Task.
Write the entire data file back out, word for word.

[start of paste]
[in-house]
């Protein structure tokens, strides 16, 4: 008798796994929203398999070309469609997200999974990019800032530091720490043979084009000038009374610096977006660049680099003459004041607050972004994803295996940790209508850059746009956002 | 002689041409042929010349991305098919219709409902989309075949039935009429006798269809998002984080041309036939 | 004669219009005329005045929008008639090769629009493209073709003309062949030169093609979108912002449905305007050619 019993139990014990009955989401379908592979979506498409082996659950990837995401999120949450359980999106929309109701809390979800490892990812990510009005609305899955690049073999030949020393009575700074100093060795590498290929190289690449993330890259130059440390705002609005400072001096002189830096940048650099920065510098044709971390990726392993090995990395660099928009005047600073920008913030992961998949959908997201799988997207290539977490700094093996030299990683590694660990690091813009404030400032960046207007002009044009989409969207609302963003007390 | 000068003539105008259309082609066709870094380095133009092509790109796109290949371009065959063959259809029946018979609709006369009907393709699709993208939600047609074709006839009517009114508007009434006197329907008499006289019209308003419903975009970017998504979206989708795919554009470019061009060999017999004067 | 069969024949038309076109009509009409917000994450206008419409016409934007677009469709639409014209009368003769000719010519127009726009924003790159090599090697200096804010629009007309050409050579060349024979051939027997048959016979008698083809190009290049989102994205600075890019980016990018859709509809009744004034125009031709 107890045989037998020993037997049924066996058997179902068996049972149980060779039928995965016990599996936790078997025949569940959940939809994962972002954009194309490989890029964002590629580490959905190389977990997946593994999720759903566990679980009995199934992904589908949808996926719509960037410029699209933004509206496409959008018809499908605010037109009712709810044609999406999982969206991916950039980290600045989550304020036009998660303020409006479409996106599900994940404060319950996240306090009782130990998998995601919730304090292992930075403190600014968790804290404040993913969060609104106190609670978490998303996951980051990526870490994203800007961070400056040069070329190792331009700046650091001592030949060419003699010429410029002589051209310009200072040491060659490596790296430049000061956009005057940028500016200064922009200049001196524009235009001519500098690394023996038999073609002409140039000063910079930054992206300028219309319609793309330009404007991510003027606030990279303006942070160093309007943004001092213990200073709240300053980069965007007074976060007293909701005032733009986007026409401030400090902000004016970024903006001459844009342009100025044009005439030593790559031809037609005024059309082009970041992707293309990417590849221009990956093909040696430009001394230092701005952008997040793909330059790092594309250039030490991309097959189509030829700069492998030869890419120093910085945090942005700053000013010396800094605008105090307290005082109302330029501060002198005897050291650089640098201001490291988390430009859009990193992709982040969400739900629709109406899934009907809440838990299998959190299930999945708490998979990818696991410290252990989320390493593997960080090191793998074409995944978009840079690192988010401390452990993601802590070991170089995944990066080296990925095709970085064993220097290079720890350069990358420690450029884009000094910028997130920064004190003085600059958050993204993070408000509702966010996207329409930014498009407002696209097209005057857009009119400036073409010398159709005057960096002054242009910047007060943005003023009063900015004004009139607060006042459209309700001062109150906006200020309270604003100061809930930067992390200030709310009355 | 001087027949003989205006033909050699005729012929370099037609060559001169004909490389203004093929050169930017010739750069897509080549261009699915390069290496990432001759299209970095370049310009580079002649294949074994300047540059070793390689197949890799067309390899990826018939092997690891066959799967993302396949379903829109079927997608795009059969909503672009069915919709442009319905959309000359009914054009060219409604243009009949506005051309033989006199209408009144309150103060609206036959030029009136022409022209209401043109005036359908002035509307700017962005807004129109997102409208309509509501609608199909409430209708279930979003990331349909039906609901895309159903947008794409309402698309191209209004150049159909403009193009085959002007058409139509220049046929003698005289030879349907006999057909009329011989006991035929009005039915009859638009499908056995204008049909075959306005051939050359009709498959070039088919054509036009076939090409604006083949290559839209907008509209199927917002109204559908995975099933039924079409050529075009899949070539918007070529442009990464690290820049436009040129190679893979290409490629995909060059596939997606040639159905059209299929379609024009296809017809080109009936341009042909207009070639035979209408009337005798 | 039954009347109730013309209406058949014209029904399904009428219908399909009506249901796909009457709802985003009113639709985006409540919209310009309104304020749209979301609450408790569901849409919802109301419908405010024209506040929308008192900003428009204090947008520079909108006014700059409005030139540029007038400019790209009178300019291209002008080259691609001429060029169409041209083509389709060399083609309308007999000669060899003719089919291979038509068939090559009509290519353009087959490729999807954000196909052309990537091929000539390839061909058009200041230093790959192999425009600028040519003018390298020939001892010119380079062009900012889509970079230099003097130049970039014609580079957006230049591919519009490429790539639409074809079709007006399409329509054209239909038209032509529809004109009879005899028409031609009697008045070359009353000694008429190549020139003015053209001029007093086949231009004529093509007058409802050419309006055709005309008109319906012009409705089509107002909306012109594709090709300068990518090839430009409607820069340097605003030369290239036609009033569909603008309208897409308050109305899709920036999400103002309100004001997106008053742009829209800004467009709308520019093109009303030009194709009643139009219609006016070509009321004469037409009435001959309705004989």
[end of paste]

[in-house]
């Protein structure tokens, strides 16, 4: 008798796994929203398999070309469609997200999974990019800032530091720490043979084009000038009374610096977006660049680099003459004041607050972004994803295996940790209508850059746009956002 | 002689041409042929010349991305098919219709409902989309075949039935009429006798269809998002984080041309036939 | 004669219009005329005045929008008639090769629009493209073709003309062949030169093609979108912002449905305007050619 019993139990014990009955989401379908592979979506498409082996659950990837995401999120949450359980999106929309109701809390979800490892990812990510009005609305899955690049073999030949020393009575700074100093060795590498290929190289690449993330890259130059440390705002609005400072001096002189830096940048650099920065510098044709971390990726392993090995990395660099928009005047600073920008913030992961998949959908997201799988997207290539977490700094093996030299990683590694660990690091813009404030400032960046207007002009044009989409969207609302963003007390 | 000068003539105008259309082609066709870094380095133009092509790109796109290949371009065959063959259809029946018979609709006369009907393709699709993208939600047609074709006839009517009114508007009434006197329907008499006289019209308003419903975009970017998504979206989708795919554009470019061009060999017999004067 | 069969024949038309076109009509009409917000994450206008419409016409934007677009469709639409014209009368003769000719010519127009726009924003790159090599090697200096804010629009007309050409050579060349024979051939027997048959016979008698083809190009290049989102994205600075890019980016990018859709509809009744004034125009031709 107890045989037998020993037997049924066996058997179902068996049972149980060779039928995965016990599996936790078997025949569940959940939809994962972002954009194309490989890029964002590629580490959905190389977990997946593994999720759903566990679980009995199934992904589908949808996926719509960037410029699209933004509206496409959008018809499908605010037109009712709810044609999406999982969206991916950039980290600045989550304020036009998660303020409006479409996106599900994940404060319950996240306090009782130990998998995601919730304090292992930075403190600014968790804290404040993913969060609104106190609670978490998303996951980051990526870490994203800007961070400056040069070329190792331009700046650091001592030949060419003699010429410029002589051209310009200072040491060659490596790296430049000061956009005057940028500016200064922009200049001196524009235009001519500098690394023996038999073609002409140039000063910079930054992206300028219309319609793309330009404007991510003027606030990279303006942070160093309007943004001092213990200073709240300053980069965007007074976060007293909701005032733009986007026409401030400090902000004016970024903006001459844009342009100025044009005439030593790559031809037609005024059309082009970041992707293309990417590849221009990956093909040696430009001394230092701005952008997040793909330059790092594309250039030490991309097959189509030829700069492998030869890419120093910085945090942005700053000013010396800094605008105090307290005082109302330029501060002198005897050291650089640098201001490291988390430009859009990193992709982040969400739900629709109406899934009907809440838990299998959190299930999945708490998979990818696991410290252990989320390493593997960080090191793998074409995944978009840079690192988010401390452990993601802590070991170089995944990066080296990925095709970085064993220097290079720890350069990358420690450029884009000094910028997130920064004190003085600059958050993204993070408000509702966010996207329409930014498009407002696209097209005057857009009119400036073409010398159709005057960096002054242009910047007060943005003023009063900015004004009139607060006042459209309700001062109150906006200020309270604003100061809930930067992390200030709310009355 | 001087027949003989205006033909050699005729012929370099037609060559001169004909490389203004093929050169930017010739750069897509080549261009699915390069290496990432001759299209970095370049310009580079002649294949074994300047540059070793390689197949890799067309390899990826018939092997690891066959799967993302396949379903829109079927997608795009059969909503672009069915919709442009319905959309000359009914054009060219409604243009009949506005051309033989006199209408009144309150103060609206036959030029009136022409022209209401043109005036359908002035509307700017962005807004129109997102409208309509509501609608199909409430209708279930979003990331349909039906609901895309159903947008794409309402698309191209209004150049159909403009193009085959002007058409139509220049046929003698005289030879349907006999057909009329011989006991035929009005039915009859638009499908056995204008049909075959306005051939050359009709498959070039088919054509036009076939090409604006083949290559839209907008509209199927917002109204559908995975099933039924079409050529075009899949070539918007070529442009990464690290820049436009040129190679893979290409490629995909060059596939997606040639159905059209299929379609024009296809017809080109009936341009042909207009070639035979209408009337005798 | 039954009347109730013309209406058949014209029904399904009428219908399909009506249901796909009457709802985003009113639709985006409540919209310009309104304020749209979301609450408790569901849409919802109301419908405010024209506040929308008192900003428009204090947008520079909108006014700059409005030139540029007038400019790209009178300019291209002008080259691609001429060029169409041209083509389709060399083609309308007999000669060899003719089919291979038509068939090559009509290519353009087959490729999807954000196909052309990537091929000539390839061909058009200041230093790959192999425009600028040519003018390298020939001892010119380079062009900012889509970079230099003097130049970039014609580079957006230049591919519009490429790539639409074809079709007006399409329509054209239909038209032509529809004109009879005899028409031609009697008045070359009353000694008429190549020139003015053209001029007093086949231009004529093509007058409802050419309006055709005309008109319906012009409705089509107002909306012109594709090709300068990518090839430009409607820069340097605003030369290239036609009033569909603008309208897409308050109305899709920036999400103002309100004001997106008053742009829209800004467009709308520019093109009303030009194709009643139009219609006016070509009321004469037409009435001959309705004989």